This post is also available in: polski (Polish)
I turn on the electro jazz of the Svaneborg Kardyb duo and I am getting off the metro again at Enghave Square in Vesterbo district in Copenhagen. People sit on the wooden sidewalk around, at tables in Navnløs Kaffe & Bar, or on benches, curbs, and lawns next to tenement houses. They have coffee from their own thermos or from cafes. Many eat fresh spandeuer from the local Bageried BRØD.
A girl in yellow corduroys is planting flowers. Some man in a checkered jacket parks a bicycle next to the store – Café Beat, where thousands of vinyls are breathtaking. I look between the colorful covers and slow down totally. I don’t want to leave here. I stretch my neck to the sun like a purple perennial. I devour a sandwich with Danish rye bread and enjoy a cortado.
Copenhagen designs my smile in bright pink. Yes, I’ve been wearing a hat for two day now, like I used to when I was 20s. In the Superkilen Park in the district Nørrebro designed to connect immigrants and locals, I find my autumn leaf.
Between slightly wavy lines on an asphalt path. Several dozen bicycles pass me before I reach the nearby library, sit at a long table with others, and drink apple and beetroot juice, perfect for this time.
My temporary home is in the Rye115 hotel, which is located in Østerbro – a neighborhood of old tenement houses near a small Sortedam lake. This cozy place reminds me of my Polish hometown Wroclaw, especially when I see a cadr with Bird island – Fugleøen.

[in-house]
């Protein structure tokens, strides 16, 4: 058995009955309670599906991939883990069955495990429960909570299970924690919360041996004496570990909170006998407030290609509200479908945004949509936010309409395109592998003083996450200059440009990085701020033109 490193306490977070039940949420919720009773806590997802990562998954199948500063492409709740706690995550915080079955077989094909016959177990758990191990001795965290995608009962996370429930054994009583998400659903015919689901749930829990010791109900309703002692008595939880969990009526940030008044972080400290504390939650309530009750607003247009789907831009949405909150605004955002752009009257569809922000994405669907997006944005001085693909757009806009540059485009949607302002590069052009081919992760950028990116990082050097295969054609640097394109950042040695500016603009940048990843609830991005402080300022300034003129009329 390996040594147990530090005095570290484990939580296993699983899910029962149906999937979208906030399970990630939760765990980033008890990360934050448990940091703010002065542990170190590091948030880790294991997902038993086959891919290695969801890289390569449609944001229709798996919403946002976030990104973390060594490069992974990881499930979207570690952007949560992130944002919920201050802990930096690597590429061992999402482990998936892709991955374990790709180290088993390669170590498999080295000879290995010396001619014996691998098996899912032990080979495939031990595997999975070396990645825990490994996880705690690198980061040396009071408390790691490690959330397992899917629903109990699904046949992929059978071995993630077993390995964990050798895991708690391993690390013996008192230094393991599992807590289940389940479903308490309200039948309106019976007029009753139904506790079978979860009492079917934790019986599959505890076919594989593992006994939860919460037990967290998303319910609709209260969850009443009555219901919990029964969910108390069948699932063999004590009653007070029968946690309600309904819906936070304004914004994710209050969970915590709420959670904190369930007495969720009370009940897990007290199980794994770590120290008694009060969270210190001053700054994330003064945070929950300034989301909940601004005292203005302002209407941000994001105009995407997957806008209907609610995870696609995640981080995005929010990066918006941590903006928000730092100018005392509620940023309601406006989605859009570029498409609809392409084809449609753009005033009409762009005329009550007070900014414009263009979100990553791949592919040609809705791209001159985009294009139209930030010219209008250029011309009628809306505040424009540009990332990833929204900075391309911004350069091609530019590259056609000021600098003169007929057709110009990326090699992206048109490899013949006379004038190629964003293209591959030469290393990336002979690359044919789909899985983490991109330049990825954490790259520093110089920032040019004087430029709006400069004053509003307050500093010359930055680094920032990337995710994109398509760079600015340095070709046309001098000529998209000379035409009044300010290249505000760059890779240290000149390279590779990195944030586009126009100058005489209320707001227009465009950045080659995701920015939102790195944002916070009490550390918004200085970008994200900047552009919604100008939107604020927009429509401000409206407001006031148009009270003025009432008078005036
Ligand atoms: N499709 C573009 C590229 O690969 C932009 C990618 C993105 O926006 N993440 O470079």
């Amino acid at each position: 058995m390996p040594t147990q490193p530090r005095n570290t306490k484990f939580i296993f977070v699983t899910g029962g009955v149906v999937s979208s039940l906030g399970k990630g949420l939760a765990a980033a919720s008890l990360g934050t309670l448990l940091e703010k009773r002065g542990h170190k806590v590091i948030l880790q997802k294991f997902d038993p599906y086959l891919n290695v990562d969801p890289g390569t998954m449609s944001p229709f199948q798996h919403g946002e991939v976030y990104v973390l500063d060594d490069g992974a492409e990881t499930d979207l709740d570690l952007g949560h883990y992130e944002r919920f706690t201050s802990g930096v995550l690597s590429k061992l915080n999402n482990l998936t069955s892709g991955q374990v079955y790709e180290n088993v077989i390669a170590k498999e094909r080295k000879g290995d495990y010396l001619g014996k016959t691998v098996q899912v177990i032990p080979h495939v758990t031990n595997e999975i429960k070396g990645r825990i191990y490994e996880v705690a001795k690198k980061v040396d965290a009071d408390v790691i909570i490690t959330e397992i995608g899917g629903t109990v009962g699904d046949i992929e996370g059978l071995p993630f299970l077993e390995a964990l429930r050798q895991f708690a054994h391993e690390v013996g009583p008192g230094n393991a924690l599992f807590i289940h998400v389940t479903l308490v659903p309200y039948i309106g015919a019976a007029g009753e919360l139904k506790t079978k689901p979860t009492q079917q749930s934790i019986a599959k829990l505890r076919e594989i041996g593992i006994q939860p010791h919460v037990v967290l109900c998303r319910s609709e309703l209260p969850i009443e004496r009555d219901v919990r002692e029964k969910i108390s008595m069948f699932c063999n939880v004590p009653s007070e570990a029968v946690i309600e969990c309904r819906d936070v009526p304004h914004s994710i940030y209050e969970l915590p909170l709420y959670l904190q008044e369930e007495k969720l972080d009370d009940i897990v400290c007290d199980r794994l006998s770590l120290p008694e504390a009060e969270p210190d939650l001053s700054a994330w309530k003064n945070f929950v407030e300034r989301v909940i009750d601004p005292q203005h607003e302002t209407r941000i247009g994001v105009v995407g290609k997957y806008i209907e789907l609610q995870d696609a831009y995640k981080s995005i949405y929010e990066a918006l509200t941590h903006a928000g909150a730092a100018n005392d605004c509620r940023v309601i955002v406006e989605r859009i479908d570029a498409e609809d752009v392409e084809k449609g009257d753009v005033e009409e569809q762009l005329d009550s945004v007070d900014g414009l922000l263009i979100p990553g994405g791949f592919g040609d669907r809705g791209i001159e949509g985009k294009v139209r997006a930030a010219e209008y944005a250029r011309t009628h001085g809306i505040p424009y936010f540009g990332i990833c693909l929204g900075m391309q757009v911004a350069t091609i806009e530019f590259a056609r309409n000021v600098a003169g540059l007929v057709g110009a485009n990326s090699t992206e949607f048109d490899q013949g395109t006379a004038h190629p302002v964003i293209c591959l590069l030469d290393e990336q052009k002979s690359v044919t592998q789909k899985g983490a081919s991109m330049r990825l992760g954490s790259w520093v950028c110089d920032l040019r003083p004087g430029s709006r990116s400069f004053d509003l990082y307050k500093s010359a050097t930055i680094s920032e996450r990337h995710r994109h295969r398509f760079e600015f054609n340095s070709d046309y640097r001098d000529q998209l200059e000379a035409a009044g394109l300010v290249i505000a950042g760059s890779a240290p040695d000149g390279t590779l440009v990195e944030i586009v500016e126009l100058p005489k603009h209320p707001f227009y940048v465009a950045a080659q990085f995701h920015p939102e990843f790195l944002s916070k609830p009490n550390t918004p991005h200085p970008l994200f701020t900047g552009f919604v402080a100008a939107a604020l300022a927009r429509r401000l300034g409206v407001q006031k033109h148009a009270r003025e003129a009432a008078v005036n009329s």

I sit on the plush sofa, and paper flowers growing from my head. The bulging lamp, like an unfurled giant peony, sways before my eyes.
When I eat wonderful eco granola and homemade croissant for breakfast, at a common oak table like the one from my childhood, I meet Brigid from Australia. We spend one day together. Wandering the path around the lake, we discover the hippie Christiania.
Behind the wooden fence, there is a space completely separate from the city – a village – gleams in the colorful graffiti on wooden houses. They tell a story and display slogans of those who want to live there outside the system. In a wooden green building with a Market sign, Brigid buys clogs and I buy colorful cards. In an hour we are standing on a large map of Copenhagen in front of the Danish Architecture Centre. When we leave the exhibition, we sit down inside a transparent ball with a tiny garden in it and we meet two Danes there. We rest and talk.
And although we won’t have time to see the famous tenement houses by the canal, the magic of Copenhagen walks within us. A Danish woman recommends a designer cafe on the roof of the Illum shopping center, where they serve delicious Indian curry and Japanese soup. Local people like to rest here.
The next day I walk through Faelenparken – the largest park in Copenhagen and then climb the winding stairs to roof farm ØsterGro. I can immediately smell the scent of dill. The team of Gro Spiseri the unique glass restaurant welcome me warmly. Although it is currently closed, I can stay in the garden and enjoy the view. One man also comes with washing liquid in his hand. Because it’s his favorite place in town, and he wants to enjoy the view on this sunny afternoon.
On Monday morning, I drink my last coffee in the living room, and photographer Kim-Lena spontaneously takes photos of me. I goodbye to Østerbro and dear Copenhagen, which is cycling to work today.
I buy fresh bread and cinnamon rolls, yet. The cozy, remotely controlled metro is taking me to the airport. And there’s a song from Danish band Cody waiting for me in the bar on the runway:
There’s a light that keeps on shining from a far-off place by the town where they sit up all night writing about little things in life.